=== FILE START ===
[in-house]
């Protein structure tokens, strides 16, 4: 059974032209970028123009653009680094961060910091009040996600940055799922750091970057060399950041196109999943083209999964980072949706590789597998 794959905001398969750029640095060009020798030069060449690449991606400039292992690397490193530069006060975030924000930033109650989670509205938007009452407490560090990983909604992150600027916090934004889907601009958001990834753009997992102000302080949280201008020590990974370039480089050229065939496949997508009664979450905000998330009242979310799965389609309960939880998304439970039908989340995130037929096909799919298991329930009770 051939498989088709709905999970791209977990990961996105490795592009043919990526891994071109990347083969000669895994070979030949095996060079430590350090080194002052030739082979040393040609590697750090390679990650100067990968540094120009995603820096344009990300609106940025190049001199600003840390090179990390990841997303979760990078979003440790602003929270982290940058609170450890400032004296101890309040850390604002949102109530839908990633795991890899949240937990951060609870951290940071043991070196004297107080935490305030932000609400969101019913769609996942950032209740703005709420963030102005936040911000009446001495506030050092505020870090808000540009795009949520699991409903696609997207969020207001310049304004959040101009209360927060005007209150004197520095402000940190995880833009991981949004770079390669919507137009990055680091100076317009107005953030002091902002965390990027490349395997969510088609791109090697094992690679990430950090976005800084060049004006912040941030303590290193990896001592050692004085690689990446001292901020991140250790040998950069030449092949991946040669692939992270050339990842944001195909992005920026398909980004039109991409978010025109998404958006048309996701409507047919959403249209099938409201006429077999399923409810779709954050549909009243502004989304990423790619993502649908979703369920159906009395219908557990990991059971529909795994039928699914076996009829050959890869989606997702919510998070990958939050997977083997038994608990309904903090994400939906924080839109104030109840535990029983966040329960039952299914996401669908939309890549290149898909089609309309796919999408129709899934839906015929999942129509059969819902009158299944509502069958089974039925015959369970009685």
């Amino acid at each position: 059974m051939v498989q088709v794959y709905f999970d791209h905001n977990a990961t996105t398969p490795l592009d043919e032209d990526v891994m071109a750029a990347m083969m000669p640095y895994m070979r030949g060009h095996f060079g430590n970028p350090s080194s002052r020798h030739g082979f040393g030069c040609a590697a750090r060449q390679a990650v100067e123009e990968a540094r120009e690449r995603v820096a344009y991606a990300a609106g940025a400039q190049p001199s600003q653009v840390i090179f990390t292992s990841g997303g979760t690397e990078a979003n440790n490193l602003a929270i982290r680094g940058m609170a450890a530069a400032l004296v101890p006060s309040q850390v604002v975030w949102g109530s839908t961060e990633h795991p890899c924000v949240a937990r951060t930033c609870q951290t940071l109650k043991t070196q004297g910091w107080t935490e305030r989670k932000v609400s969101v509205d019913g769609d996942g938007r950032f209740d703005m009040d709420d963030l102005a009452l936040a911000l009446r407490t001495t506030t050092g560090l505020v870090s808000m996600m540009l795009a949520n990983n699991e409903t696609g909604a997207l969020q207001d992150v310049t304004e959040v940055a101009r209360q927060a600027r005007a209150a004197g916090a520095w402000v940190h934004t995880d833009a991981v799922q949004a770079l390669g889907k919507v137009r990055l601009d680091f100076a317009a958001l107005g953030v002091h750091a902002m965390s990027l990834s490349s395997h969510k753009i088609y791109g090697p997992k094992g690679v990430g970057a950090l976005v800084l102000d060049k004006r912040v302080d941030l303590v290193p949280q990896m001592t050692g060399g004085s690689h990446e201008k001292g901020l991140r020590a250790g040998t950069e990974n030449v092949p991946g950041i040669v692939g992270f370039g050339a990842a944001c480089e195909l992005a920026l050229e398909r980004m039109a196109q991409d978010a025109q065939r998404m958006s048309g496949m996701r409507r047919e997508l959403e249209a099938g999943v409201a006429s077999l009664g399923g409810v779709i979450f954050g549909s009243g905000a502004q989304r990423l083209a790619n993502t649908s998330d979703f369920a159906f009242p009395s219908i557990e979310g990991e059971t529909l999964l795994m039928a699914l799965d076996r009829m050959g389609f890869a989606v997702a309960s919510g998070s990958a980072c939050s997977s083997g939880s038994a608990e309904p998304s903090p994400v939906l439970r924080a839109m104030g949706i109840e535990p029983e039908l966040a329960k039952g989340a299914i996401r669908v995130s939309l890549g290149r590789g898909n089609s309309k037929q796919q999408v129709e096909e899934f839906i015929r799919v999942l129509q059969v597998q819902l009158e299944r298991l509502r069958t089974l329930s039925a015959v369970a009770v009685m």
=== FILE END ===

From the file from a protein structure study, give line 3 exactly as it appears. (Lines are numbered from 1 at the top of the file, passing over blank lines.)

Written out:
């Amino acid at each position: 059974m051939v498989q088709v794959y709905f999970d791209h905001n977990a990961t996105t398969p490795l592009d043919e032209d990526v891994m071109a750029a990347m083969m000669p640095y895994m070979r030949g060009h095996f060079g430590n970028p350090s080194s002052r020798h030739g082979f040393g030069c040609a590697a750090r060449q390679a990650v100067e123009e990968a540094r120009e690449r995603v820096a344009y991606a990300a609106g940025a400039q190049p001199s600003q653009v840390i090179f990390t292992s990841g997303g979760t690397e990078a979003n440790n490193l602003a929270i982290r680094g940058m609170a450890a530069a400032l004296v101890p006060s309040q850390v604002v975030w949102g109530s839908t961060e990633h795991p890899c924000v949240a937990r951060t930033c609870q951290t940071l109650k043991t070196q004297g910091w107080t935490e305030r989670k932000v609400s969101v509205d019913g769609d996942g938007r950032f209740d703005m009040d709420d963030l102005a009452l936040a911000l009446r407490t001495t506030t050092g560090l505020v870090s808000m996600m540009l795009a949520n990983n699991e409903t696609g909604a997207l969020q207001d992150v310049t304004e959040v940055a101009r209360q927060a600027r005007a209150a004197g916090a520095w402000v940190h934004t995880d833009a991981v799922q949004a770079l390669g889907k919507v137009r990055l601009d680091f100076a317009a958001l107005g953030v002091h750091a902002m965390s990027l990834s490349s395997h969510k753009i088609y791109g090697p997992k094992g690679v990430g970057a950090l976005v800084l102000d060049k004006r912040v302080d941030l303590v290193p949280q990896m001592t050692g060399g004085s690689h990446e201008k001292g901020l991140r020590a250790g040998t950069e990974n030449v092949p991946g950041i040669v692939g992270f370039g050339a990842a944001c480089e195909l992005a920026l050229e398909r980004m039109a196109q991409d978010a025109q065939r998404m958006s048309g496949m996701r409507r047919e997508l959403e249209a099938g999943v409201a006429s077999l009664g399923g409810v779709i979450f954050g549909s009243g905000a502004q989304r990423l083209a790619n993502t649908s998330d979703f369920a159906f009242p009395s219908i557990e979310g990991e059971t529909l999964l795994m039928a699914l799965d076996r009829m050959g389609f890869a989606v997702a309960s919510g998070s990958a980072c939050s997977s083997g939880s038994a608990e309904p998304s903090p994400v939906l439970r924080a839109m104030g949706i109840e535990p029983e039908l966040a329960k039952g989340a299914i996401r669908v995130s939309l890549g290149r590789g898909n089609s309309k037929q796919q999408v129709e096909e899934f839906i015929r799919v999942l129509q059969v597998q819902l009158e299944r298991l509502r069958t089974l329930s039925a015959v369970a009770v009685m």